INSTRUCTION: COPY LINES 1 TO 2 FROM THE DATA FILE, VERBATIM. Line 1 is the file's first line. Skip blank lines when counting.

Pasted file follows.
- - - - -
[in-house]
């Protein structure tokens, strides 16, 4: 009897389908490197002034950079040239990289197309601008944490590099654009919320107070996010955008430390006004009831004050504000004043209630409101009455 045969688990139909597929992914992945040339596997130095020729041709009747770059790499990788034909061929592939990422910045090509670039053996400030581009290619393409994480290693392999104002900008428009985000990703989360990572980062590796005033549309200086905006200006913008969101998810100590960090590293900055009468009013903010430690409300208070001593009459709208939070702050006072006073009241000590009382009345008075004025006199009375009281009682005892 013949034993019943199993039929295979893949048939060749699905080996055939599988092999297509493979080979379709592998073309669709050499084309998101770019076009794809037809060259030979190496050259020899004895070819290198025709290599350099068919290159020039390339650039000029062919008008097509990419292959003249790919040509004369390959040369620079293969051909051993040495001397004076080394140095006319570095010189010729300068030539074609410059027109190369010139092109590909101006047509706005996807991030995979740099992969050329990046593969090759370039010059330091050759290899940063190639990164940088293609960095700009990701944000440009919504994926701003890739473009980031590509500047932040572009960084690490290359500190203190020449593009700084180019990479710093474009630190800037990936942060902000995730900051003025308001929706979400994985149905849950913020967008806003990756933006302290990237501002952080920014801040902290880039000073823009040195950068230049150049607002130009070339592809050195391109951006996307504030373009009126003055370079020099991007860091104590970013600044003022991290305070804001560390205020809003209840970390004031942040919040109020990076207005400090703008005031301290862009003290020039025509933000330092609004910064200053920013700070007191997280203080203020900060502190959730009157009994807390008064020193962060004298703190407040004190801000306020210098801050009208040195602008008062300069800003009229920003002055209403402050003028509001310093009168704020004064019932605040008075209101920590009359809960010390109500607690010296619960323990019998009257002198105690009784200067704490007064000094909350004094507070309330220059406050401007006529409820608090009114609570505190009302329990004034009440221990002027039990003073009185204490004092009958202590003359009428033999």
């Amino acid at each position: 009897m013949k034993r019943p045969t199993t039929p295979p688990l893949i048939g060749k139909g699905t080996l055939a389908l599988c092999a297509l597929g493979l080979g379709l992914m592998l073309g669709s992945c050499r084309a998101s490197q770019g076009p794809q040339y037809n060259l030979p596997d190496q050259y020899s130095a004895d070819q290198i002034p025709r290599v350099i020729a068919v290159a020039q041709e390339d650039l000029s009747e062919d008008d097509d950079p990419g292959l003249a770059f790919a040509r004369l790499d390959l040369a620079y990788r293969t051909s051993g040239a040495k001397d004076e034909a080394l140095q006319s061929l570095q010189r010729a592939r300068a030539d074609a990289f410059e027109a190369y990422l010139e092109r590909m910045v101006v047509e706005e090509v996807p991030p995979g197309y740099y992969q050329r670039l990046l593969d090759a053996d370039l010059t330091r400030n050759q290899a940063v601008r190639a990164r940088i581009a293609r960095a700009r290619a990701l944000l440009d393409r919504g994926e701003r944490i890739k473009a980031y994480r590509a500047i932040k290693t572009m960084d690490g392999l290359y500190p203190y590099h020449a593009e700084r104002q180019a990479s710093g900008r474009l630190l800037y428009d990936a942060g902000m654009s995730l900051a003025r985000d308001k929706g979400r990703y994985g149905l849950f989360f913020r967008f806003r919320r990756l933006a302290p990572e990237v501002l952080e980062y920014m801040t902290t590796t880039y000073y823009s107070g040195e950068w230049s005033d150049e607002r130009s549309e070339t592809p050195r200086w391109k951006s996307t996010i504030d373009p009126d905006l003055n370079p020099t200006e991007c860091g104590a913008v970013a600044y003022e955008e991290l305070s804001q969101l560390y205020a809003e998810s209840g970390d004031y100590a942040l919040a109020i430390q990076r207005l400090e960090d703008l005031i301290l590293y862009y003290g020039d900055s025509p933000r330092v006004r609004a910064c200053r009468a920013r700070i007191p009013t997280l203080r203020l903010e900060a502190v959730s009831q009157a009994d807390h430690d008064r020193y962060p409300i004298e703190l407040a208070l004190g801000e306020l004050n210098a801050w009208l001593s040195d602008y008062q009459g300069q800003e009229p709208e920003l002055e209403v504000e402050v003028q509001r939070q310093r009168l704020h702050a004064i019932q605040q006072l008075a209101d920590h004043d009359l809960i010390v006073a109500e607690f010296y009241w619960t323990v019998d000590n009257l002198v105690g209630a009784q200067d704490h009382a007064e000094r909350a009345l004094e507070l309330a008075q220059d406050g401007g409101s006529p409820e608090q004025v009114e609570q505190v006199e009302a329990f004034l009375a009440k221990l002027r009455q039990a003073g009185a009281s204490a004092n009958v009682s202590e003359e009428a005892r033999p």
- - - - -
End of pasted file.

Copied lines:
[in-house]
């Protein structure tokens, strides 16, 4: 009897389908490197002034950079040239990289197309601008944490590099654009919320107070996010955008430390006004009831004050504000004043209630409101009455 045969688990139909597929992914992945040339596997130095020729041709009747770059790499990788034909061929592939990422910045090509670039053996400030581009290619393409994480290693392999104002900008428009985000990703989360990572980062590796005033549309200086905006200006913008969101998810100590960090590293900055009468009013903010430690409300208070001593009459709208939070702050006072006073009241000590009382009345008075004025006199009375009281009682005892 013949034993019943199993039929295979893949048939060749699905080996055939599988092999297509493979080979379709592998073309669709050499084309998101770019076009794809037809060259030979190496050259020899004895070819290198025709290599350099068919290159020039390339650039000029062919008008097509990419292959003249790919040509004369390959040369620079293969051909051993040495001397004076080394140095006319570095010189010729300068030539074609410059027109190369010139092109590909101006047509706005996807991030995979740099992969050329990046593969090759370039010059330091050759290899940063190639990164940088293609960095700009990701944000440009919504994926701003890739473009980031590509500047932040572009960084690490290359500190203190020449593009700084180019990479710093474009630190800037990936942060902000995730900051003025308001929706979400994985149905849950913020967008806003990756933006302290990237501002952080920014801040902290880039000073823009040195950068230049150049607002130009070339592809050195391109951006996307504030373009009126003055370079020099991007860091104590970013600044003022991290305070804001560390205020809003209840970390004031942040919040109020990076207005400090703008005031301290862009003290020039025509933000330092609004910064200053920013700070007191997280203080203020900060502190959730009157009994807390008064020193962060004298703190407040004190801000306020210098801050009208040195602008008062300069800003009229920003002055209403402050003028509001310093009168704020004064019932605040008075209101920590009359809960010390109500607690010296619960323990019998009257002198105690009784200067704490007064000094909350004094507070309330220059406050401007006529409820608090009114609570505190009302329990004034009440221990002027039990003073009185204490004092009958202590003359009428033999």